The next Jewish ritual that seems to have been adopted by non-Jews is the mezuzah. While the Horah is just a dance, placing the words of the "Shema Yisrael" on the door post of a home is actually a biblically mandated commandment in Judaism. However, as an article in the New York Times last month demonstrated, mezuzas are not only for Jews anymore. Ann Farmer wrote, "The doorways inside 30 Ocean Parkway, an Art Deco building in Windsor Terrace, Brooklyn, are studded with mezuzas of all sizes and styles: plastic, pewter, simple, gaudy, elegant. The people behind those doors are an assortment, too: Catholics, Baptists, Episcopalians, Buddhists, atheists and even a few observing the High Holy Days this week."

Many of the gentiles with a mezuzah adorning their door posts didn't affix the encased scrolls themselves, but decided to keep them hung after the previous Jewish tenants vacated the apartment. The article even mentions an 87-year-old Catholic woman who said she often wished she had inherited a mezuza like many of her non-Jewish neighbors did. The tradition recalled her youth, she said, when her local priest appeared each Easter to write "God bless this house" on her family’s front door. To her delight, one of her Jewish neighbors recently hung a mezuza on her doorway. "Every time I come home and remember, I kiss it and touch it and then I bless myself, saying, 'In the name of the Father, the Son and the Holy Spirit, Amen.'"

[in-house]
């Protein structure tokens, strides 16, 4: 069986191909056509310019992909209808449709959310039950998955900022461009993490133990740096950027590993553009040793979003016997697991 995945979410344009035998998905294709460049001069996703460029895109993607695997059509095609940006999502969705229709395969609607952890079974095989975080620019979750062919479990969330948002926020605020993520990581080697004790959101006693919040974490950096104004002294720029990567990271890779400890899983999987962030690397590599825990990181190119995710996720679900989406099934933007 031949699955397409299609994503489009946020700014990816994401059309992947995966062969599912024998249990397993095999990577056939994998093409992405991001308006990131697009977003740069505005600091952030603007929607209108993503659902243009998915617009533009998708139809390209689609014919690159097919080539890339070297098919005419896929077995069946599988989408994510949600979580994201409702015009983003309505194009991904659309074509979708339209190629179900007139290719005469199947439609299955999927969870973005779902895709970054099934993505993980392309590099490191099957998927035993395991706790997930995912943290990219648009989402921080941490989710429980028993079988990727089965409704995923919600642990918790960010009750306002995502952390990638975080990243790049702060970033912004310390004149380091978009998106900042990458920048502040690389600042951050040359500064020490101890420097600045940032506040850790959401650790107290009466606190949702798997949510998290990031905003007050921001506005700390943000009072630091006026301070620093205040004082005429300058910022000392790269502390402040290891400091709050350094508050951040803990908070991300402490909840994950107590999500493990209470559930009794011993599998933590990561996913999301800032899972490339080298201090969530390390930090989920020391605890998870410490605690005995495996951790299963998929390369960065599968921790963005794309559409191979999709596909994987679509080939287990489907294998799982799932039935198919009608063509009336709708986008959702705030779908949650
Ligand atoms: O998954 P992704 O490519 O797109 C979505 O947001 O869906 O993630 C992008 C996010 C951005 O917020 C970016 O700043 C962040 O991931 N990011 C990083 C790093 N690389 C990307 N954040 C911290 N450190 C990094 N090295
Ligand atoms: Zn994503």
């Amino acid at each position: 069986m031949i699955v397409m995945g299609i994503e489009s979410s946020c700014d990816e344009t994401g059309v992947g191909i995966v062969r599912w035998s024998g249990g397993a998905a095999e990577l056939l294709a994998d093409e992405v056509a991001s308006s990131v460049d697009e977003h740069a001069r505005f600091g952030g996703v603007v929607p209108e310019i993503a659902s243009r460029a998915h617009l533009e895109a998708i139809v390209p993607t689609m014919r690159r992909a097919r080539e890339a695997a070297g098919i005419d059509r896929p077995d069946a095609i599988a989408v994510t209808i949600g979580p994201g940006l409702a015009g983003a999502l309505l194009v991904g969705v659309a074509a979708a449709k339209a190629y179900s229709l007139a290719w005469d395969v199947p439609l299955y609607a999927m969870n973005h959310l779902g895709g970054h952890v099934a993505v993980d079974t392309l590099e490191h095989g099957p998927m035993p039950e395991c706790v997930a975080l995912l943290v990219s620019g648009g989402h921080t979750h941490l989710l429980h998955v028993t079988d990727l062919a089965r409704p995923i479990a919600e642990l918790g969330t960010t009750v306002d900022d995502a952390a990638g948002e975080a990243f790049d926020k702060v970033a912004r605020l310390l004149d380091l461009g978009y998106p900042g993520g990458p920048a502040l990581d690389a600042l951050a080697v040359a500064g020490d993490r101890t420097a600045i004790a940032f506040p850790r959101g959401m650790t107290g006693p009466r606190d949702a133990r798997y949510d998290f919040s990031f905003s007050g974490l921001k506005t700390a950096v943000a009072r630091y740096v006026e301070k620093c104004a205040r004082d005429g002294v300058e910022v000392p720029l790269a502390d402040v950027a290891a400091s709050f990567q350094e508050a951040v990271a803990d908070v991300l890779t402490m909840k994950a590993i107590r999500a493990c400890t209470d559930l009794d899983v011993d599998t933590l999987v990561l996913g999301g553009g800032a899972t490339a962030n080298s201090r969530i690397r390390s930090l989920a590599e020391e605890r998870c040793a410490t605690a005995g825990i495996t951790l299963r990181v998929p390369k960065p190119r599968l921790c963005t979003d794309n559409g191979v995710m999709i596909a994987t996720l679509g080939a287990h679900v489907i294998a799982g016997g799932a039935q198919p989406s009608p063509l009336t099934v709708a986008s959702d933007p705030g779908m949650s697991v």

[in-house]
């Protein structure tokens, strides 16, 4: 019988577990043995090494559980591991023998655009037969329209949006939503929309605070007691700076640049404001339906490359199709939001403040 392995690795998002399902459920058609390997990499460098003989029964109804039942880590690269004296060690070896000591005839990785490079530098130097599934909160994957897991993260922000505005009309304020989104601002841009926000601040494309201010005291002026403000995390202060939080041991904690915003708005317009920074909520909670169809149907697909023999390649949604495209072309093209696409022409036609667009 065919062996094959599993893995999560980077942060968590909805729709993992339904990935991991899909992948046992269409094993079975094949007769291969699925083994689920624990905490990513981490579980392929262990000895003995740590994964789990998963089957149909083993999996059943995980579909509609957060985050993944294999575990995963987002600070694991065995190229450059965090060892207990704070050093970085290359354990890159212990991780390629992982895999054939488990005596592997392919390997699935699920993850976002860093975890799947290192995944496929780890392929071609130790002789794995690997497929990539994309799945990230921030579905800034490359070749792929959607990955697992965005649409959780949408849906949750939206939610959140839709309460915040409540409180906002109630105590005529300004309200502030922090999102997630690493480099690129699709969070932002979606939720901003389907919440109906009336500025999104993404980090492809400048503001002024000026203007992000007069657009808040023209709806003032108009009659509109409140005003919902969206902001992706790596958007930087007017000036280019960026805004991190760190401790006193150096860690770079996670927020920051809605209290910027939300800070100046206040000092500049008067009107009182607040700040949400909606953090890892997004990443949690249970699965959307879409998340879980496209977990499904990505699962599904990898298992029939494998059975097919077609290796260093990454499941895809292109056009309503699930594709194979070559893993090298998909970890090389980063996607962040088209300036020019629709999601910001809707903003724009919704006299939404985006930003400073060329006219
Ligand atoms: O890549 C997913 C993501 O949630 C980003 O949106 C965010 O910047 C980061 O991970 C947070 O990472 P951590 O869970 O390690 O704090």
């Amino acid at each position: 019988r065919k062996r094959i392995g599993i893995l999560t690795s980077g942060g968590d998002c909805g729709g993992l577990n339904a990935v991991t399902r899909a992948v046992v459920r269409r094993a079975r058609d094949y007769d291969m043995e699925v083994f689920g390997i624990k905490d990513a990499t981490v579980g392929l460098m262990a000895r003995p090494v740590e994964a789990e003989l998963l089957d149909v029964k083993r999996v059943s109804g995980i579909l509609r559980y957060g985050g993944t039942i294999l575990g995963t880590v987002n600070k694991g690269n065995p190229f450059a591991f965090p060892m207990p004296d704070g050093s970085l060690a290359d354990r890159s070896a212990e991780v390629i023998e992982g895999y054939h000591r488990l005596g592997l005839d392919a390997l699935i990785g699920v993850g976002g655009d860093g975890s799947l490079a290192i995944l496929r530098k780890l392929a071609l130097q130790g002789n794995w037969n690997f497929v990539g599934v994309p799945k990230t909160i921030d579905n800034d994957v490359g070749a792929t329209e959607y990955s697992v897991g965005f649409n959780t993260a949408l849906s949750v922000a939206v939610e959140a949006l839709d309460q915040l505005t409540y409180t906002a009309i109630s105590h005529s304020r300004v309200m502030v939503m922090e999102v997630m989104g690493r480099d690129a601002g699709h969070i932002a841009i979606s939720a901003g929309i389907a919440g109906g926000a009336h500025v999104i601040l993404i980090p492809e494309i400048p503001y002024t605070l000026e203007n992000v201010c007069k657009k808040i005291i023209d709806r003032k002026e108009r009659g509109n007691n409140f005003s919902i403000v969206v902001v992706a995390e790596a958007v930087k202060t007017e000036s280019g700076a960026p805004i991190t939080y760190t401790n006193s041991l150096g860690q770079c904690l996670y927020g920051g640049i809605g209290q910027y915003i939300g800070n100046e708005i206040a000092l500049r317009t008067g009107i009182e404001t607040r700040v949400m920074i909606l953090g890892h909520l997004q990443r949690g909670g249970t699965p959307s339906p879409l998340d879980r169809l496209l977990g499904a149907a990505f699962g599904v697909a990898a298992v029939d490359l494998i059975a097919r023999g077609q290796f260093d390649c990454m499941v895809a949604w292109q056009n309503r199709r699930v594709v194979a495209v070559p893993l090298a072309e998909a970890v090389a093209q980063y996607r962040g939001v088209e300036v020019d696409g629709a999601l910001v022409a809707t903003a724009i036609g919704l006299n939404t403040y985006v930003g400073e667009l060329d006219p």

And that takes us to the teen pop sensation Justin Bieber. Though not Jewish, it appears that the young Mr. Bieber says the Shema Yisrael before each concert. Isrealli.org, the New Blog of Israel, reports that Scott "Scooter" Braun (otherwise known as Shmuel ben Eliezer), a 28-year-old born to a Conservative Jewish family in Connecticut with many relatives in Israel, discovered Justin Bieber on YouTube. Braun, now Bieber's manager, told Adi Gold, the NY Bureau Chief for the Israeli newspaper "Yedioth Ahronot," that "the thing that children from Israel will most want to hear: Justin prays the 'Shema' before each show. First he says a Christian prayer, then he says the Shema."